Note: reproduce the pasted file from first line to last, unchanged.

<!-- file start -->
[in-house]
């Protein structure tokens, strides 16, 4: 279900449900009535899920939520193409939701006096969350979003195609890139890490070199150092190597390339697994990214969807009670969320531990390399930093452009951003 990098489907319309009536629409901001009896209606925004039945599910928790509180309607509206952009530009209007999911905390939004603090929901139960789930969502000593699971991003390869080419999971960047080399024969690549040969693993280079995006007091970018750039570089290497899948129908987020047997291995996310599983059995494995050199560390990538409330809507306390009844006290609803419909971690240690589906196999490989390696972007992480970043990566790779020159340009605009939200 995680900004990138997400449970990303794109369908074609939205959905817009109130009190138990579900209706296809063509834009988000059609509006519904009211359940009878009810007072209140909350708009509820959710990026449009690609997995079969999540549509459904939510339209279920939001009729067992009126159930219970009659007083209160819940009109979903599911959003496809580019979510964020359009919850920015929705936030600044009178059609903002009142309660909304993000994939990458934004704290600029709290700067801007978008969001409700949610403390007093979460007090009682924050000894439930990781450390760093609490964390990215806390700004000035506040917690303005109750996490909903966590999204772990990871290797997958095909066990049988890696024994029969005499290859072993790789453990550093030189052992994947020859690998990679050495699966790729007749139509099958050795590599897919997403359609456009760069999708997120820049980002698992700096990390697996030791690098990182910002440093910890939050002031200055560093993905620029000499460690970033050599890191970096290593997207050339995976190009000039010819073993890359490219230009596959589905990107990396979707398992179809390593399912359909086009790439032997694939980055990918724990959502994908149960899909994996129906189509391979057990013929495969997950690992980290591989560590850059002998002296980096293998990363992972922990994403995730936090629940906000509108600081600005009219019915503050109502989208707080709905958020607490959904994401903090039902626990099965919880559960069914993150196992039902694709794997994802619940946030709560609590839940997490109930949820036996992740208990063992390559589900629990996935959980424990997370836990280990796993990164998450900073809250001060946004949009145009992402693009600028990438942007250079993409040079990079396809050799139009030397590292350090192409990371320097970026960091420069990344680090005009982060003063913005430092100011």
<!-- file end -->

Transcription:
[in-house]
């Protein structure tokens, strides 16, 4: 279900449900009535899920939520193409939701006096969350979003195609890139890490070199150092190597390339697994990214969807009670969320531990390399930093452009951003 990098489907319309009536629409901001009896209606925004039945599910928790509180309607509206952009530009209007999911905390939004603090929901139960789930969502000593699971991003390869080419999971960047080399024969690549040969693993280079995006007091970018750039570089290497899948129908987020047997291995996310599983059995494995050199560390990538409330809507306390009844006290609803419909971690240690589906196999490989390696972007992480970043990566790779020159340009605009939200 995680900004990138997400449970990303794109369908074609939205959905817009109130009190138990579900209706296809063509834009988000059609509006519904009211359940009878009810007072209140909350708009509820959710990026449009690609997995079969999540549509459904939510339209279920939001009729067992009126159930219970009659007083209160819940009109979903599911959003496809580019979510964020359009919850920015929705936030600044009178059609903002009142309660909304993000994939990458934004704290600029709290700067801007978008969001409700949610403390007093979460007090009682924050000894439930990781450390760093609490964390990215806390700004000035506040917690303005109750996490909903966590999204772990990871290797997958095909066990049988890696024994029969005499290859072993790789453990550093030189052992994947020859690998990679050495699966790729007749139509099958050795590599897919997403359609456009760069999708997120820049980002698992700096990390697996030791690098990182910002440093910890939050002031200055560093993905620029000499460690970033050599890191970096290593997207050339995976190009000039010819073993890359490219230009596959589905990107990396979707398992179809390593399912359909086009790439032997694939980055990918724990959502994908149960899909994996129906189509391979057990013929495969997950690992980290591989560590850059002998002296980096293998990363992972922990994403995730936090629940906000509108600081600005009219019915503050109502989208707080709905958020607490959904994401903090039902626990099965919880559960069914993150196992039902694709794997994802619940946030709560609590839940997490109930949820036996992740208990063992390559589900629990996935959980424990997370836990280990796993990164998450900073809250001060946004949009145009992402693009600028990438942007250079993409040079990079396809050799139009030397590292350090192409990371320097970026960091420069990344680090005009982060003063913005430092100011």